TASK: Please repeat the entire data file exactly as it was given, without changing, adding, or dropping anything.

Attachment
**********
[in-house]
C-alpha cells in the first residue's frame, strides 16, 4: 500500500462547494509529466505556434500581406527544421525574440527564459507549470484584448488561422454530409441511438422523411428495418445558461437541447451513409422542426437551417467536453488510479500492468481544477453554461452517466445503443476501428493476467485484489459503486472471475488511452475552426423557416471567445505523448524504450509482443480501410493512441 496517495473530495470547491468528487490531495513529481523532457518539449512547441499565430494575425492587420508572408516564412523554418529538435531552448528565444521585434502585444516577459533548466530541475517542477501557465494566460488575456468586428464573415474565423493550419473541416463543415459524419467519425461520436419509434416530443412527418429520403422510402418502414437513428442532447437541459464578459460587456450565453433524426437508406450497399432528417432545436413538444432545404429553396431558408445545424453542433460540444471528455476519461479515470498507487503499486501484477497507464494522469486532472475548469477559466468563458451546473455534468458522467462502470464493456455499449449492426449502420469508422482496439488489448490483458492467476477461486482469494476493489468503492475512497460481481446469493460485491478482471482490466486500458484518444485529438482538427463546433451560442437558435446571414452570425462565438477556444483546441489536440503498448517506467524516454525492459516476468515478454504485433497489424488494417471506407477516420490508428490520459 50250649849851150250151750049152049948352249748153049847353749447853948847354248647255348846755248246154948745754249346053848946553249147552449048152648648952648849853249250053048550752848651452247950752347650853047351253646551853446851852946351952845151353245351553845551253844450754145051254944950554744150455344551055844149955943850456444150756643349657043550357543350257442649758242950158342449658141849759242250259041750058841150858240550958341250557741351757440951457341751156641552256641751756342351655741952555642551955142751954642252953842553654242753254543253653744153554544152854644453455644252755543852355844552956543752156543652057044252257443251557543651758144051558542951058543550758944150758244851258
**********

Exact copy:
[in-house]
C-alpha cells in the first residue's frame, strides 16, 4: 500500500462547494509529466505556434500581406527544421525574440527564459507549470484584448488561422454530409441511438422523411428495418445558461437541447451513409422542426437551417467536453488510479500492468481544477453554461452517466445503443476501428493476467485484489459503486472471475488511452475552426423557416471567445505523448524504450509482443480501410493512441 496517495473530495470547491468528487490531495513529481523532457518539449512547441499565430494575425492587420508572408516564412523554418529538435531552448528565444521585434502585444516577459533548466530541475517542477501557465494566460488575456468586428464573415474565423493550419473541416463543415459524419467519425461520436419509434416530443412527418429520403422510402418502414437513428442532447437541459464578459460587456450565453433524426437508406450497399432528417432545436413538444432545404429553396431558408445545424453542433460540444471528455476519461479515470498507487503499486501484477497507464494522469486532472475548469477559466468563458451546473455534468458522467462502470464493456455499449449492426449502420469508422482496439488489448490483458492467476477461486482469494476493489468503492475512497460481481446469493460485491478482471482490466486500458484518444485529438482538427463546433451560442437558435446571414452570425462565438477556444483546441489536440503498448517506467524516454525492459516476468515478454504485433497489424488494417471506407477516420490508428490520459 50250649849851150250151750049152049948352249748153049847353749447853948847354248647255348846755248246154948745754249346053848946553249147552449048152648648952648849853249250053048550752848651452247950752347650853047351253646551853446851852946351952845151353245351553845551253844450754145051254944950554744150455344551055844149955943850456444150756643349657043550357543350257442649758242950158342449658141849759242250259041750058841150858240550958341250557741351757440951457341751156641552256641751756342351655741952555642551955142751954642252953842553654242753254543253653744153554544152854644453455644252755543852355844552956543752156543652057044252257443251557543651758144051558542951058543550758944150758244851258